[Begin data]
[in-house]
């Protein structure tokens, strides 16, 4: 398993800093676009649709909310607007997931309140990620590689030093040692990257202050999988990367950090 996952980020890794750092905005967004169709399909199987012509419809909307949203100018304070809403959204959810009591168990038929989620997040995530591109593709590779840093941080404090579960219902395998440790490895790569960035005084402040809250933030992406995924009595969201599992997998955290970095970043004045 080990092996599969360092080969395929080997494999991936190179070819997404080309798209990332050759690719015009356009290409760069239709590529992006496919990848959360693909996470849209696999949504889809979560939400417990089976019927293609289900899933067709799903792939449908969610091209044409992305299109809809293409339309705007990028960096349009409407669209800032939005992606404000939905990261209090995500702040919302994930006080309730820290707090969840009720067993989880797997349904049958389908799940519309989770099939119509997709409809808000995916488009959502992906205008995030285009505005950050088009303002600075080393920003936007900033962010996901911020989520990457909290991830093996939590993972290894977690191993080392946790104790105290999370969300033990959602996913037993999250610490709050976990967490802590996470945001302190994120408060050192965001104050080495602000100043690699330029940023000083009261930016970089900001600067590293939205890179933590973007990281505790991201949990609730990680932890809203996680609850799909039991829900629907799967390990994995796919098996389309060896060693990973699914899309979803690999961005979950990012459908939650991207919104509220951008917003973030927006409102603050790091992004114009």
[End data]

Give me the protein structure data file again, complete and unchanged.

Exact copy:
[in-house]
């Protein structure tokens, strides 16, 4: 398993800093676009649709909310607007997931309140990620590689030093040692990257202050999988990367950090 996952980020890794750092905005967004169709399909199987012509419809909307949203100018304070809403959204959810009591168990038929989620997040995530591109593709590779840093941080404090579960219902395998440790490895790569960035005084402040809250933030992406995924009595969201599992997998955290970095970043004045 080990092996599969360092080969395929080997494999991936190179070819997404080309798209990332050759690719015009356009290409760069239709590529992006496919990848959360693909996470849209696999949504889809979560939400417990089976019927293609289900899933067709799903792939449908969610091209044409992305299109809809293409339309705007990028960096349009409407669209800032939005992606404000939905990261209090995500702040919302994930006080309730820290707090969840009720067993989880797997349904049958389908799940519309989770099939119509997709409809808000995916488009959502992906205008995030285009505005950050088009303002600075080393920003936007900033962010996901911020989520990457909290991830093996939590993972290894977690191993080392946790104790105290999370969300033990959602996913037993999250610490709050976990967490802590996470945001302190994120408060050192965001104050080495602000100043690699330029940023000083009261930016970089900001600067590293939205890179933590973007990281505790991201949990609730990680932890809203996680609850799909039991829900629907799967390990994995796919098996389309060896060693990973699914899309979803690999961005979950990012459908939650991207919104509220951008917003973030927006409102603050790091992004114009």